for me she doesnt deserve an award, she just an average french actress…
      here in france nobody thinks she’s a great actress anyways..

      • Q-A

        Dude, that is CRAZY. Have you need seen “Je vais bien ne t’en fais pas”, ‘Jusqu’à toi” ou “Le Concert”?
        She is great, I’m French and I love her, and don’t make dumb generalizations!

      • wpamela

        i think she performes well in the projection room …

    • Kendra

      If she wasn’t a SAG member, she wouldn’t have been allowed in the film. SAG has contracts with every major director that they will only use SAG members.

      • Christine

        I doubt that rule applies when a movie is shot abroad, as Inglourious Basterds was (Germany, France). The German/Austrian and French actors appearing in the film wouldn’t need to be SAG members, so I assume someone like Christoph Waltz isn’t a SAG member either, although he was nominated.

      • Alicia

        Actually…thats not entirely true. SAG does have contracts, but it doesn’t require they ONLY use SAG members. Rather, it usually requires that a certain number of people, or a certain number of hours of screen time, be from SAG members.

  • nick

    THANK YOU

  • Aaron

    I’ve heard that they were campaigning her in lead, which probably deferred her from getting several votes…but still, I agree, LOVE melanie laurent….and diane kruger, too!

  • Yalie

    While I agree with you completely about the superiority of Laurent’s performance to Kruger’s, I did read that Laurent has been bumped (I would say rightly) to Lead Actress in the awards race, so she was likely not actually in contention with Kruger.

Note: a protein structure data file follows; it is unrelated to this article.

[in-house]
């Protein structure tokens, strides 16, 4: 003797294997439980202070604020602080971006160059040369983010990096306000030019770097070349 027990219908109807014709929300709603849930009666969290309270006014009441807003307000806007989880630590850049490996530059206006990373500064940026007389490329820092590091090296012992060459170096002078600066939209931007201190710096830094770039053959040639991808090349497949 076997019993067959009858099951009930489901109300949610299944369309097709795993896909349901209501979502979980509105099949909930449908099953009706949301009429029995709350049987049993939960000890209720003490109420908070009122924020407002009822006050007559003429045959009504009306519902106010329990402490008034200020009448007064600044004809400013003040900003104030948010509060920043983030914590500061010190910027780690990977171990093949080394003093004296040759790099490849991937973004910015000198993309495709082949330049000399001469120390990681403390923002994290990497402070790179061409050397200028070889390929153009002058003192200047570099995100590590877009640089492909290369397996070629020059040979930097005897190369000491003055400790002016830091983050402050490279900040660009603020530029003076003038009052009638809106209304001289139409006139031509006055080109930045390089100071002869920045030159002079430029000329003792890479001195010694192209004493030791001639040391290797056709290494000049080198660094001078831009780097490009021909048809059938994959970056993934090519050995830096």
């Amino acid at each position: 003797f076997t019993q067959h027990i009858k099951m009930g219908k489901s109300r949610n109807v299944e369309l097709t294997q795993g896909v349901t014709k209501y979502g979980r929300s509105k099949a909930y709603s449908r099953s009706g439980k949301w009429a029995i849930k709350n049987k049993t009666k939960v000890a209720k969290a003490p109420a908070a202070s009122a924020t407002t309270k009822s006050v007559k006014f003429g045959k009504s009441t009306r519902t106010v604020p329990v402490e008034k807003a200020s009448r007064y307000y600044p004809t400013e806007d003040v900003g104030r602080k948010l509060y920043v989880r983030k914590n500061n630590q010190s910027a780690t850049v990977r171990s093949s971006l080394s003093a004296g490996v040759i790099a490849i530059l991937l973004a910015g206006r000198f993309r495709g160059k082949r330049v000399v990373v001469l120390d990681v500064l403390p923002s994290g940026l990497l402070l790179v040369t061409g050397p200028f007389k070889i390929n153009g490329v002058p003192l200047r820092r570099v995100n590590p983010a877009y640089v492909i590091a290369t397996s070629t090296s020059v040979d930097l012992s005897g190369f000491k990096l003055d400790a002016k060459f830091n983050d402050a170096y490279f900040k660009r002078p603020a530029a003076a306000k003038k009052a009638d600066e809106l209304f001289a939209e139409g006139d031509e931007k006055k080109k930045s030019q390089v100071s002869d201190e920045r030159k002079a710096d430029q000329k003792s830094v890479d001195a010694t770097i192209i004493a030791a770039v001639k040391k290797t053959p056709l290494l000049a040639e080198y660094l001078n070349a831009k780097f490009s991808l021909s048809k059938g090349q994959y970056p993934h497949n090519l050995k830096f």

• graeme

    Laurent was submitted as Lead. Diane Kruger was fantastic as well, and it was a great surprise to see her nominated.
    Although that meant Julianne Moore wasn’t nominated, you deserves to win for her awesome work in “A Single Man”.

  • Fatima

    Best performance of the year.

  • Kelsey

    Agreed. I have nothing against Diane Kruger, and she was GREAT in the film, but if only one of the women had gotten the nod, it should’ve been Laurent.
    But James Kent makes a good point — if Laurent isn’t a SAG member and/or is relatively unknown, that could have been the deciding factor.

  • Emma

    She was truly amazing. The scene with her and Christoph Waltz is so subtle yet so strong. When he finally orders that glass of milk…

    • Nick T

      The image of her laughing on the screen as the theater goes up in flames is forever burned into my memory. She took a great film and elevated it to a very special place.

  • laurence

    Laurent isn’t that well known here asides from this role. Perhaps it was the recognition. Sometimes a major breakthrough that gets considerable attention can land a nod, but it should be on the scale of Marion Cotillard, Jennifer Hudson, and the like. Laurent was a standout but not the one thing everyone was truly gushing about on Basterds. Oscar can still surprise, though!

  • colin

    I knew this would happen when I saw the film. It’s quite clearly about Laurent and Christoph Waltz, with the Basterds providing a backdrop. At least Waltz was nominated, though he was about as supporting as Casey Affleck in “The Assassination of Jesse James by the Coward ROBERT FORD.” I mean he was in the title for cripes’ sake.

  • Olaf Jubin

    SAG only nominated Diane Kruger because none of them understands German. If they did they would recognize that not only all of her German line are atrocious but also that her diction (or rather her lack thereof) is all wrong for a German film star of the 1940s.

    • Nicole

      Isn’t she German born and raised?

    • Thomas

      What Olaf Jubin wrote is simply not true: ALL German language scenes in the movie were PERFECTLY played (I am Austrian), and Diane Kruger showed geat subtlety in switching between her persona as UFA diva and her secret identity as spy.

    • Kelsey

      Um, Diane Kruger IS German. I also speak German fairly fluently (although not well enough to make recognize specific regional variations), and I thought everyone did fine.
      The diction may have been off if she’d been IN A FILM within the film, but just casually speaking it, she did fine.

    • Daria